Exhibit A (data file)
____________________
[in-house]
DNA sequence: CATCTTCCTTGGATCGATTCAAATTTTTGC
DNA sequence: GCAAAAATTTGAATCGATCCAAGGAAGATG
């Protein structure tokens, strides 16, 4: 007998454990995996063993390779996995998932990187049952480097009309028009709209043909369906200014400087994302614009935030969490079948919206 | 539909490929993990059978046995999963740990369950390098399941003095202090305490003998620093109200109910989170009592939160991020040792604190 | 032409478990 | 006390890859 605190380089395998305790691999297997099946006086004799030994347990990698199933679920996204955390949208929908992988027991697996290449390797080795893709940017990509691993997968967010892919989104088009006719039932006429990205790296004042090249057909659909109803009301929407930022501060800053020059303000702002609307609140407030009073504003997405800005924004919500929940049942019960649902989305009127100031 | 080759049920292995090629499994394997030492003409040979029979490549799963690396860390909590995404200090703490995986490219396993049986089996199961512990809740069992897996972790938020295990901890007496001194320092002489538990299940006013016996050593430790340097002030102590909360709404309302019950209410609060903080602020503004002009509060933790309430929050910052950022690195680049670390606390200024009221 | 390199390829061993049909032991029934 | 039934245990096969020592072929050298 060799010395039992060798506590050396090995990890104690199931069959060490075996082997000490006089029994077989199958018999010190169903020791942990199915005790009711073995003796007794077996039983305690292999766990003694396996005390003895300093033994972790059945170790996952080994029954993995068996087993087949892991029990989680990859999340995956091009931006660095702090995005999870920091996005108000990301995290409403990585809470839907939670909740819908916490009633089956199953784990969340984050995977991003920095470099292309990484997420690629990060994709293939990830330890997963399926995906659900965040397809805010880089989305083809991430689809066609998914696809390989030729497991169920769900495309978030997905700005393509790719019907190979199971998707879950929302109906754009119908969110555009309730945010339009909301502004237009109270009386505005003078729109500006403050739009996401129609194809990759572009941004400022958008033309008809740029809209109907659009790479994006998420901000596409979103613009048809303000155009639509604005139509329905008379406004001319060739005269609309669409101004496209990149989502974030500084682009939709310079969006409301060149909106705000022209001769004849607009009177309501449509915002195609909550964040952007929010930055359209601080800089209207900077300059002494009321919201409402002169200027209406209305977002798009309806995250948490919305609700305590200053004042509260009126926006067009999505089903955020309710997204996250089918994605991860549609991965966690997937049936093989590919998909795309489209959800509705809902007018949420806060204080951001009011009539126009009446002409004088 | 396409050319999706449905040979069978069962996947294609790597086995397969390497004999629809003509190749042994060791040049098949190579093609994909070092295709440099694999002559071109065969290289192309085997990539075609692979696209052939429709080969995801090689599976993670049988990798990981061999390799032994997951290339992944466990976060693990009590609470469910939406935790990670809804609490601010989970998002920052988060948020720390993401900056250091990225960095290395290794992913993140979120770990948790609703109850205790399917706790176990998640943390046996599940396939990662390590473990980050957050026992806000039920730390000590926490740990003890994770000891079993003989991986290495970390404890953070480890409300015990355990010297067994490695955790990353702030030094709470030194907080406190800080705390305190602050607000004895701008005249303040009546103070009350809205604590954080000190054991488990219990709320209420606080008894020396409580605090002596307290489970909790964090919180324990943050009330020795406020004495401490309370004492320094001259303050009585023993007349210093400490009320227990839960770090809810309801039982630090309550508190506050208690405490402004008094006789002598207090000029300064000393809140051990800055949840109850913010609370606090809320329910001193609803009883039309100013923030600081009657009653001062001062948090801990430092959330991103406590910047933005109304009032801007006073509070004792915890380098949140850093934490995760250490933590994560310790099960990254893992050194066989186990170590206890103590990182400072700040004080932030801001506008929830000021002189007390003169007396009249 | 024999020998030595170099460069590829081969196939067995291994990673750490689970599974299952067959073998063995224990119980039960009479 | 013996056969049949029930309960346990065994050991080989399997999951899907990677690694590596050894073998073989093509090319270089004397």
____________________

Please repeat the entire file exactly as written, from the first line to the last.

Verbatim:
[in-house]
DNA sequence: CATCTTCCTTGGATCGATTCAAATTTTTGC
DNA sequence: GCAAAAATTTGAATCGATCCAAGGAAGATG
């Protein structure tokens, strides 16, 4: 007998454990995996063993390779996995998932990187049952480097009309028009709209043909369906200014400087994302614009935030969490079948919206 | 539909490929993990059978046995999963740990369950390098399941003095202090305490003998620093109200109910989170009592939160991020040792604190 | 032409478990 | 006390890859 605190380089395998305790691999297997099946006086004799030994347990990698199933679920996204955390949208929908992988027991697996290449390797080795893709940017990509691993997968967010892919989104088009006719039932006429990205790296004042090249057909659909109803009301929407930022501060800053020059303000702002609307609140407030009073504003997405800005924004919500929940049942019960649902989305009127100031 | 080759049920292995090629499994394997030492003409040979029979490549799963690396860390909590995404200090703490995986490219396993049986089996199961512990809740069992897996972790938020295990901890007496001194320092002489538990299940006013016996050593430790340097002030102590909360709404309302019950209410609060903080602020503004002009509060933790309430929050910052950022690195680049670390606390200024009221 | 390199390829061993049909032991029934 | 039934245990096969020592072929050298 060799010395039992060798506590050396090995990890104690199931069959060490075996082997000490006089029994077989199958018999010190169903020791942990199915005790009711073995003796007794077996039983305690292999766990003694396996005390003895300093033994972790059945170790996952080994029954993995068996087993087949892991029990989680990859999340995956091009931006660095702090995005999870920091996005108000990301995290409403990585809470839907939670909740819908916490009633089956199953784990969340984050995977991003920095470099292309990484997420690629990060994709293939990830330890997963399926995906659900965040397809805010880089989305083809991430689809066609998914696809390989030729497991169920769900495309978030997905700005393509790719019907190979199971998707879950929302109906754009119908969110555009309730945010339009909301502004237009109270009386505005003078729109500006403050739009996401129609194809990759572009941004400022958008033309008809740029809209109907659009790479994006998420901000596409979103613009048809303000155009639509604005139509329905008379406004001319060739005269609309669409101004496209990149989502974030500084682009939709310079969006409301060149909106705000022209001769004849607009009177309501449509915002195609909550964040952007929010930055359209601080800089209207900077300059002494009321919201409402002169200027209406209305977002798009309806995250948490919305609700305590200053004042509260009126926006067009999505089903955020309710997204996250089918994605991860549609991965966690997937049936093989590919998909795309489209959800509705809902007018949420806060204080951001009011009539126009009446002409004088 | 396409050319999706449905040979069978069962996947294609790597086995397969390497004999629809003509190749042994060791040049098949190579093609994909070092295709440099694999002559071109065969290289192309085997990539075609692979696209052939429709080969995801090689599976993670049988990798990981061999390799032994997951290339992944466990976060693990009590609470469910939406935790990670809804609490601010989970998002920052988060948020720390993401900056250091990225960095290395290794992913993140979120770990948790609703109850205790399917706790176990998640943390046996599940396939990662390590473990980050957050026992806000039920730390000590926490740990003890994770000891079993003989991986290495970390404890953070480890409300015990355990010297067994490695955790990353702030030094709470030194907080406190800080705390305190602050607000004895701008005249303040009546103070009350809205604590954080000190054991488990219990709320209420606080008894020396409580605090002596307290489970909790964090919180324990943050009330020795406020004495401490309370004492320094001259303050009585023993007349210093400490009320227990839960770090809810309801039982630090309550508190506050208690405490402004008094006789002598207090000029300064000393809140051990800055949840109850913010609370606090809320329910001193609803009883039309100013923030600081009657009653001062001062948090801990430092959330991103406590910047933005109304009032801007006073509070004792915890380098949140850093934490995760250490933590994560310790099960990254893992050194066989186990170590206890103590990182400072700040004080932030801001506008929830000021002189007390003169007396009249 | 024999020998030595170099460069590829081969196939067995291994990673750490689970599974299952067959073998063995224990119980039960009479 | 013996056969049949029930309960346990065994050991080989399997999951899907990677690694590596050894073998073989093509090319270089004397």